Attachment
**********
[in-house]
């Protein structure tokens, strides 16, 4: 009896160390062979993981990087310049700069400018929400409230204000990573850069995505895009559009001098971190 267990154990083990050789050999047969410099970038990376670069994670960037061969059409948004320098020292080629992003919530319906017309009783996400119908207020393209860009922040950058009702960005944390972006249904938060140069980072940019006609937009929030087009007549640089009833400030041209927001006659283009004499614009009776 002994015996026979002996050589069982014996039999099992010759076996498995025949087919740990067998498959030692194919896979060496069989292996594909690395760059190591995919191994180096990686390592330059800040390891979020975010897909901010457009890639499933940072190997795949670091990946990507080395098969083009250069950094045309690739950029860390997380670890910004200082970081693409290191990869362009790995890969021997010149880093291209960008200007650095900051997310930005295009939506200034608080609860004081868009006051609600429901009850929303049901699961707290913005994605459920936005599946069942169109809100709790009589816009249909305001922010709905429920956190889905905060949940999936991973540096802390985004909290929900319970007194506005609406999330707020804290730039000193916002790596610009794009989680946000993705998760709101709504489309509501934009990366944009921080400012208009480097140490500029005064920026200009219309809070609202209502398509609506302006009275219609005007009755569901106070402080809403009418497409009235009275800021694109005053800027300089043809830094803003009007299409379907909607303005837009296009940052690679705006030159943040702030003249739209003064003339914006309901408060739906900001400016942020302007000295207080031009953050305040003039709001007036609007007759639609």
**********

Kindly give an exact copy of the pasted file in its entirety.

[in-house]
């Protein structure tokens, strides 16, 4: 009896160390062979993981990087310049700069400018929400409230204000990573850069995505895009559009001098971190 267990154990083990050789050999047969410099970038990376670069994670960037061969059409948004320098020292080629992003919530319906017309009783996400119908207020393209860009922040950058009702960005944390972006249904938060140069980072940019006609937009929030087009007549640089009833400030041209927001006659283009004499614009009776 002994015996026979002996050589069982014996039999099992010759076996498995025949087919740990067998498959030692194919896979060496069989292996594909690395760059190591995919191994180096990686390592330059800040390891979020975010897909901010457009890639499933940072190997795949670091990946990507080395098969083009250069950094045309690739950029860390997380670890910004200082970081693409290191990869362009790995890969021997010149880093291209960008200007650095900051997310930005295009939506200034608080609860004081868009006051609600429901009850929303049901699961707290913005994605459920936005599946069942169109809100709790009589816009249909305001922010709905429920956190889905905060949940999936991973540096802390985004909290929900319970007194506005609406999330707020804290730039000193916002790596610009794009989680946000993705998760709101709504489309509501934009990366944009921080400012208009480097140490500029005064920026200009219309809070609202209502398509609506302006009275219609005007009755569901106070402080809403009418497409009235009275800021694109005053800027300089043809830094803003009007299409379907909607303005837009296009940052690679705006030159943040702030003249739209003064003339914006309901408060739906900001400016942020302007000295207080031009953050305040003039709001007036609007007759639609």